Promissory and Forgivable Notes

Advising Financial Firms and Professionals on Promissory and Forgivable Notes

To attract and retain financial advisors and other registered representatives, it is common practice in the industry for financial services firms to offer incentive compensation through “upfront” payments upon being hired and “back-end” payments while employed. In return, registered representatives typically must agree to remain with the firm for a period of time by executing promissory or forgivable notes in amounts equal to the incentive compensation paid. The sums due on the promissory notes are either forgiven over time or paid back through the firm’s payment of systematic bonuses matching the amounts and payment dates in the promissory notes.

When a registered representative’s employment terminates before all outstanding amounts on their promissory notes are either forgiven or paid back in full, the firm has a claim for the balance due plus interest and collection costs (including attorneys’ fees). This is true regardless of whether the termination was voluntary or involuntary, as well as whether the registered representative has the financial capacity to pay the sums due. When the registered representative is unable or unwilling to pay the sums due, firms typically file an arbitration claim with FINRA or the dispute resolution forum identified in the promissory note. The firm typically prevails in these arbitrations unless the registered representative establishes an employment-related defense or counterclaim based on actionable wrongful conduct by the firm.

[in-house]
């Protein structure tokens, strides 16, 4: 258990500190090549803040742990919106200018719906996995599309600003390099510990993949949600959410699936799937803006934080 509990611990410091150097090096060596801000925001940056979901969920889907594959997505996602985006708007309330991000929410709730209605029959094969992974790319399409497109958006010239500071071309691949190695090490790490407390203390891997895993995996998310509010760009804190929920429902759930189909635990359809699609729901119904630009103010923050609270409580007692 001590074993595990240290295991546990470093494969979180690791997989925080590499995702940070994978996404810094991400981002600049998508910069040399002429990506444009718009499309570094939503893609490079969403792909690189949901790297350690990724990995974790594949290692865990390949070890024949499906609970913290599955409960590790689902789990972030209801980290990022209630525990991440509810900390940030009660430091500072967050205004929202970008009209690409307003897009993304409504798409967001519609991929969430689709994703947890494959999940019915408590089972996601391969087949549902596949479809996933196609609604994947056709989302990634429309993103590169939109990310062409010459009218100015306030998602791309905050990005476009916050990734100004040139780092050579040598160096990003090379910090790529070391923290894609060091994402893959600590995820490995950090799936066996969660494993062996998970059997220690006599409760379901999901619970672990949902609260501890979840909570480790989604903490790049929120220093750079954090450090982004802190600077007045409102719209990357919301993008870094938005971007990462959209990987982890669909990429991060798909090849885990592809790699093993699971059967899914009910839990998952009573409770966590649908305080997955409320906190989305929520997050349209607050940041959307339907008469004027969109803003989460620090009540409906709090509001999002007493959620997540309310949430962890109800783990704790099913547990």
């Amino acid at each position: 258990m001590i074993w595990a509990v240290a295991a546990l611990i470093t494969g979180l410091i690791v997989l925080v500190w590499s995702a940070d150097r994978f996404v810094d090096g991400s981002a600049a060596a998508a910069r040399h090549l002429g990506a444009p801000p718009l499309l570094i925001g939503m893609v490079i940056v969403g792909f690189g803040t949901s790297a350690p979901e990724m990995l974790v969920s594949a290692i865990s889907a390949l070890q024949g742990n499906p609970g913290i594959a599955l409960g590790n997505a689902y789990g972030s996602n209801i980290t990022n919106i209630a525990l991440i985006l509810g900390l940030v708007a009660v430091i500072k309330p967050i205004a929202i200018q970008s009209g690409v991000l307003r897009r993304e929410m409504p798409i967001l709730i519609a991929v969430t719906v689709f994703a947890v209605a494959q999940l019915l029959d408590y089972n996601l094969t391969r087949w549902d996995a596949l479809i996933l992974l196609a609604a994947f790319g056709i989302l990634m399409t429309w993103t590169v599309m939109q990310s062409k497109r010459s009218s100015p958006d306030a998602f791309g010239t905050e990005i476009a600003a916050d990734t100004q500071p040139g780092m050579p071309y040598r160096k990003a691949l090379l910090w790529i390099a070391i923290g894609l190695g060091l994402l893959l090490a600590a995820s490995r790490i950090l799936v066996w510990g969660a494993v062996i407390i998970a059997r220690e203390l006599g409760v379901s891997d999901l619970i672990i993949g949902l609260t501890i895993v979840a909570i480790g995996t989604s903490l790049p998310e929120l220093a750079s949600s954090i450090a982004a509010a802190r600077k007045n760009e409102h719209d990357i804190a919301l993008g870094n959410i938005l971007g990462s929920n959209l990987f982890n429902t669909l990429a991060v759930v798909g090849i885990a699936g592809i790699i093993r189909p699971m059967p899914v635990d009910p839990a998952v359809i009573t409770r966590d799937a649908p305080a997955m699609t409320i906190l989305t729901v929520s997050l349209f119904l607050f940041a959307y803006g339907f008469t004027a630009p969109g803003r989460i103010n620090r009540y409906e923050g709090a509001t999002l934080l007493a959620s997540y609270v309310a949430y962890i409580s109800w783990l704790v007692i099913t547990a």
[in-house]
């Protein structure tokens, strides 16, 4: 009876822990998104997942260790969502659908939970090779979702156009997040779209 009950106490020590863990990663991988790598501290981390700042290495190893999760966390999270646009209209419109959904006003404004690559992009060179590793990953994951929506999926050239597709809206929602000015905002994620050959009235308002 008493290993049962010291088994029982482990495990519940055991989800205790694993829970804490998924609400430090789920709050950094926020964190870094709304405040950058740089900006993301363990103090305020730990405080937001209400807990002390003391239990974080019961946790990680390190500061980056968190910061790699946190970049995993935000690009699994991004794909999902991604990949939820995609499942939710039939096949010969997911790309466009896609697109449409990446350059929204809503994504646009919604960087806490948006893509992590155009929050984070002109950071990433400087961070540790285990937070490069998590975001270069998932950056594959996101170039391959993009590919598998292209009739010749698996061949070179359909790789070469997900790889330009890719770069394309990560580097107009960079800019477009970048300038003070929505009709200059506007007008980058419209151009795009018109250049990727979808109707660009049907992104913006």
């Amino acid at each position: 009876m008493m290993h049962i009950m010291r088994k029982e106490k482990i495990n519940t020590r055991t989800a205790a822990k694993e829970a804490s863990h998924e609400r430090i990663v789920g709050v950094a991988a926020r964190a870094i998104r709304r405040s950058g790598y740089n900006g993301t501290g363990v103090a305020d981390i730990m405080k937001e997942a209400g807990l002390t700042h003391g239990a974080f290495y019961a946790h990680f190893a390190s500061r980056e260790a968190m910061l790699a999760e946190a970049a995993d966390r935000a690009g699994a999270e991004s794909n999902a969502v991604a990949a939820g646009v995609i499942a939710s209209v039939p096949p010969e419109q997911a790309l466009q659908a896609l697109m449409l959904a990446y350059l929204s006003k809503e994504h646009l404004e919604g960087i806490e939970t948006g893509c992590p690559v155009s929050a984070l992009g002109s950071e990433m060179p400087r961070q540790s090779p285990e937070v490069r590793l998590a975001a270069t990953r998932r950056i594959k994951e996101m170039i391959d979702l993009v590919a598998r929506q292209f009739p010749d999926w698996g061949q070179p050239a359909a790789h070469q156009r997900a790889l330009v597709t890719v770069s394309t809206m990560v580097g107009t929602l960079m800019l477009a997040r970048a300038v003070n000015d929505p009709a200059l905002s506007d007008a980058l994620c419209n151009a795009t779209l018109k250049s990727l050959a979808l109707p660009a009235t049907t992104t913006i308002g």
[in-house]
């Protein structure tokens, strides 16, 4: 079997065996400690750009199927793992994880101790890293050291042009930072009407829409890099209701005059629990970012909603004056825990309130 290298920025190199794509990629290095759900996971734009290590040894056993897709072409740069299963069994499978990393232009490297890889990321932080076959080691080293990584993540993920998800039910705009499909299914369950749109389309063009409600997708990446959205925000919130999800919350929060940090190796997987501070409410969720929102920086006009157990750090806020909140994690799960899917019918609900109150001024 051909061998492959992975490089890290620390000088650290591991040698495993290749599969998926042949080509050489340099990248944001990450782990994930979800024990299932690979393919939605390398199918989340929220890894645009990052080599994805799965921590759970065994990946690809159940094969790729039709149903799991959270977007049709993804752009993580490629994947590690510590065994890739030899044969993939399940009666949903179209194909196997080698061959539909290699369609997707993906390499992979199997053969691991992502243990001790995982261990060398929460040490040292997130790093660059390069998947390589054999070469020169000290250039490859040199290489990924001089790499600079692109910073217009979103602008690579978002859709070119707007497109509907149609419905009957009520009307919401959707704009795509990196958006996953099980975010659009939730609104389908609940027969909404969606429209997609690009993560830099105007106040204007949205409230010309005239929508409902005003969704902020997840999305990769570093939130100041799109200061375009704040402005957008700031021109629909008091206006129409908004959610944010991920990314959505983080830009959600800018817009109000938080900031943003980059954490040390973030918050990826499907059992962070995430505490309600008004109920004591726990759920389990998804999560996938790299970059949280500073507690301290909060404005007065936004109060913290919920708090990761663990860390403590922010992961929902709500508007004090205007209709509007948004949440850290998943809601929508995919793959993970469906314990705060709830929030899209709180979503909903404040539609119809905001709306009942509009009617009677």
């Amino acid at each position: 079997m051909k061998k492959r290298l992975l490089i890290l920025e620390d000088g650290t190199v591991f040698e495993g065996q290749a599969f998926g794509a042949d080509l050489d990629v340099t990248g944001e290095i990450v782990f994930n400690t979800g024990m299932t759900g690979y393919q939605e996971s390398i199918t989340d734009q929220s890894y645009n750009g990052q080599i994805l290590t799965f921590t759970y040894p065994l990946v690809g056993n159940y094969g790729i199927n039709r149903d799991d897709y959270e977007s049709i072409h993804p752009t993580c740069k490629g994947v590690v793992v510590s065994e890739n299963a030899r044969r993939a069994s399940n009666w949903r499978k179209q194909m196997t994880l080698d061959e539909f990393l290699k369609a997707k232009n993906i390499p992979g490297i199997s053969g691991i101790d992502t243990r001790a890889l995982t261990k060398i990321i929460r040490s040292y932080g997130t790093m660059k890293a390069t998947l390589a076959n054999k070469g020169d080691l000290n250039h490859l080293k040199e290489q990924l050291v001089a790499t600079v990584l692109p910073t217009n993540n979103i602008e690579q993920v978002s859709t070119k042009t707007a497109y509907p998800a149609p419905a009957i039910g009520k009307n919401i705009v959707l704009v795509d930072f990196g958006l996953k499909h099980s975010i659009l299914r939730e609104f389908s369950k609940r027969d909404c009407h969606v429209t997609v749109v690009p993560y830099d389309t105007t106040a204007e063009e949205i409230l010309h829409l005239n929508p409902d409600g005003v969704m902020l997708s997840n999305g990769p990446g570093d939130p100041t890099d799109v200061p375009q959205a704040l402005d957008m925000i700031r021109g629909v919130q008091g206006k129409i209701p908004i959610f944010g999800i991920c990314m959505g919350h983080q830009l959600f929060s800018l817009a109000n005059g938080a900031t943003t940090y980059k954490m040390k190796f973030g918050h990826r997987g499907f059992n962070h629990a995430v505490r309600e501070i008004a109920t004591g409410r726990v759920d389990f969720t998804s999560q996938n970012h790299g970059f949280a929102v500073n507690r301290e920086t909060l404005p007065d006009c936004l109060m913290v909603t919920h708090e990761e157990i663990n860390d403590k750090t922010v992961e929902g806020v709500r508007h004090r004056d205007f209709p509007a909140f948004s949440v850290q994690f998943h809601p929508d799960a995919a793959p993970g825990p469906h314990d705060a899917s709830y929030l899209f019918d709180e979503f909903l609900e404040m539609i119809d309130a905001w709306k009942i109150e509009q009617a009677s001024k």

The attorneys at Lewitas Hyman have handled thousands of promissory note matters for some of the largest financial services firms in the world, as well as on behalf of registered representatives. In this capacity, we have handled claims before FINRA, AAA and JAMS arbitration panels in contested and protracted hearings. We are uniquely qualified to properly evaluate the merits of the core promissory note claims, as well as common allegations tied to the following employment-related defenses and counterclaims:

  • Constructive discharge
  • Wrongful termination
  • Fraudulent inducement
  • Misrepresentations during recruitment or while employed
  • Violations of compliance policies
  • Discrimination
  • Breach of contract
  • Defamation and improper Form U4/U5 disclosures

Due to the complexity of defenses and counterclaims asserted in response to promissory note claims and the considerable sums of money that are often at stake, promissory note claims must be properly evaluated and, when necessary, litigated.

If you need guidance on matters related to promissory or forgivable notes, contact Lewitas Hyman at (312) 291-4600 or through our online contact form for a free consultation.